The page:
Specialised Foundation Programme (SFP) trainees
Academic Programme: Specialised Foundation Programme (academic) in Surgery
Research Field: Cardiothoracic Surgery
Why did you decide to become a clinical academic trainee? I have always enjoyed the scientific aspects of medicine and often asked the question ‘why?’ when clinical decisions were made. This led me to explore clinical and non-clinical research and exposed me to the incredible impact translational medicine can have on patient care. My academic post is aimed at exploring this further and setting the foundations for a career that aims to contribute to the bench to bedside application of scientific/technological innovations within cardiothoracic surgery.
What do you most like about being a clinical academic trainee? We often strive to fulfil the responsibilities that are expected of us and being an academic trainee means a certain expectation and responsibility to be clinically sound, whilst taking time out to do research, and take part in other activities such as medical education, leadership, and management. This framework of commitments provides a challenging yet stimulating and immensely rewarding experience that spearheads personal development. An experience that can provide a career that operates within a state of flow where challenge is met with the right level of acquired skill. This state of flow is what I enjoy about being a clinical academic trainee, and believe it is what ultimately breeds scientific and clinical progression.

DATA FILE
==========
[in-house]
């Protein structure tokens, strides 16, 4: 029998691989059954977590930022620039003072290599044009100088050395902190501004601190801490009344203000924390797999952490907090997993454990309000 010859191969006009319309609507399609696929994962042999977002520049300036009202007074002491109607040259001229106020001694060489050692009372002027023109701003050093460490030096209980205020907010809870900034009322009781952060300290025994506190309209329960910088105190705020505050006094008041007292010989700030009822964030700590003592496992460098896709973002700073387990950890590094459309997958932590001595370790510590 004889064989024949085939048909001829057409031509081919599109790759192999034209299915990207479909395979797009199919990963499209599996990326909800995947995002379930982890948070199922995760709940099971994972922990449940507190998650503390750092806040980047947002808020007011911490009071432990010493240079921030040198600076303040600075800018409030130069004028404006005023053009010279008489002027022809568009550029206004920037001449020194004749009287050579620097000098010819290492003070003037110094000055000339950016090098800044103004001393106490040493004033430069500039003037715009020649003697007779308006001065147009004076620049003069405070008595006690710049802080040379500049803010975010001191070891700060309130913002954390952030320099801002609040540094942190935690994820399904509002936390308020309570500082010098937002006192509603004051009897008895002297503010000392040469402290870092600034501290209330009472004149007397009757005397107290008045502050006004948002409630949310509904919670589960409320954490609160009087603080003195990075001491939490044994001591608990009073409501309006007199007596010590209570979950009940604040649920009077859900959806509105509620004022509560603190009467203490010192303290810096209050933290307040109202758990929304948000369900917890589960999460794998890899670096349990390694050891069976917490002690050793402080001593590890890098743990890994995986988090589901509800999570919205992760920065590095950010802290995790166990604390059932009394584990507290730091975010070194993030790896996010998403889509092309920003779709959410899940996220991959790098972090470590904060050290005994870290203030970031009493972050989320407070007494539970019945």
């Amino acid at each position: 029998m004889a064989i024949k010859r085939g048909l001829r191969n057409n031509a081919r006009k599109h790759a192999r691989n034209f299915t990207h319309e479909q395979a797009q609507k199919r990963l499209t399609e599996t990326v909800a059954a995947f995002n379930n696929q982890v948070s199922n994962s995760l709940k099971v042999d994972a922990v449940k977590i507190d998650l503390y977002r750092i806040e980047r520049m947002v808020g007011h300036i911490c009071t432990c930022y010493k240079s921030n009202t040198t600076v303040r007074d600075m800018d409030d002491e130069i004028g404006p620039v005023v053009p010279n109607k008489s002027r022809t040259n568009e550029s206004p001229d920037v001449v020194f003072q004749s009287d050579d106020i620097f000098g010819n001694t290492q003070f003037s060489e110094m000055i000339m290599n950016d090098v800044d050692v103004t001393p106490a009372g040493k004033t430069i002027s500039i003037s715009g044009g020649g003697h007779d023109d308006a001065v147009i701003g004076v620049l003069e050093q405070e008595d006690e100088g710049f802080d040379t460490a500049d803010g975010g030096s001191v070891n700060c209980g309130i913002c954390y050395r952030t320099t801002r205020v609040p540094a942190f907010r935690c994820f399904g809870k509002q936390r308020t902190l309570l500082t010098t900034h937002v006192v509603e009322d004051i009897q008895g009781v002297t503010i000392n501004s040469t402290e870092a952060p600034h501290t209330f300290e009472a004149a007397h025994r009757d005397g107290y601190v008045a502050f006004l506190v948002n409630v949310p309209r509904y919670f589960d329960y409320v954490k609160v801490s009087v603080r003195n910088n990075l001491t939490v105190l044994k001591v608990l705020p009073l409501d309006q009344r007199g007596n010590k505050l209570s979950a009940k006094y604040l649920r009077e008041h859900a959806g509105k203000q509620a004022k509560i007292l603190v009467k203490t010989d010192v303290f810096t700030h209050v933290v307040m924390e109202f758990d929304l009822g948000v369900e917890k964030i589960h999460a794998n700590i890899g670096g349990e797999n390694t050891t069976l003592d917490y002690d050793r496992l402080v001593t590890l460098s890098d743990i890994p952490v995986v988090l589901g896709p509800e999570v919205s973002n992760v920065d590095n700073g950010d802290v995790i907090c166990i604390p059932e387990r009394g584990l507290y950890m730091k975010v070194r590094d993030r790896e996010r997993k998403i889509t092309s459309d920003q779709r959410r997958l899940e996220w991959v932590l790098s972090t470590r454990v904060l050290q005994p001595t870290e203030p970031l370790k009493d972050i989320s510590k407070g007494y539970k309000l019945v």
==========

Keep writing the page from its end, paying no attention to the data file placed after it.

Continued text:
What advice would you give to an aspiring clinical academic? Start with what you enjoy and let this lead you to the right opportunities. If you enjoy a varied career with different commitments in research and/or education alongside being a doctor, then a clinical academic career may be for you. A specialised/academic foundation programme is one way to explore this further directly out of medical school.
Academic Programme: Specialised Foundation Programme (academic) in transplant and regeneration
Research Field: My research is focussing on modelling genetic disorders, in particular vascular Ehlers-Danlos syndromes, using inducible pluripotent stem cells. The overall aim is to understand disease mechanisms and aortic disease risk, and ultimately develop new treatments for the disorder.
Why did you decide to become a clinical academic trainee? I’d always been interested and involved with research as a medical student, and wanted to continue this as an academic foundation trainee. Being a clinical academic foundation trainee allows me to develop my clinical skills alongside protected time for research, and is great preparation for following an academic pathway as I progress through training.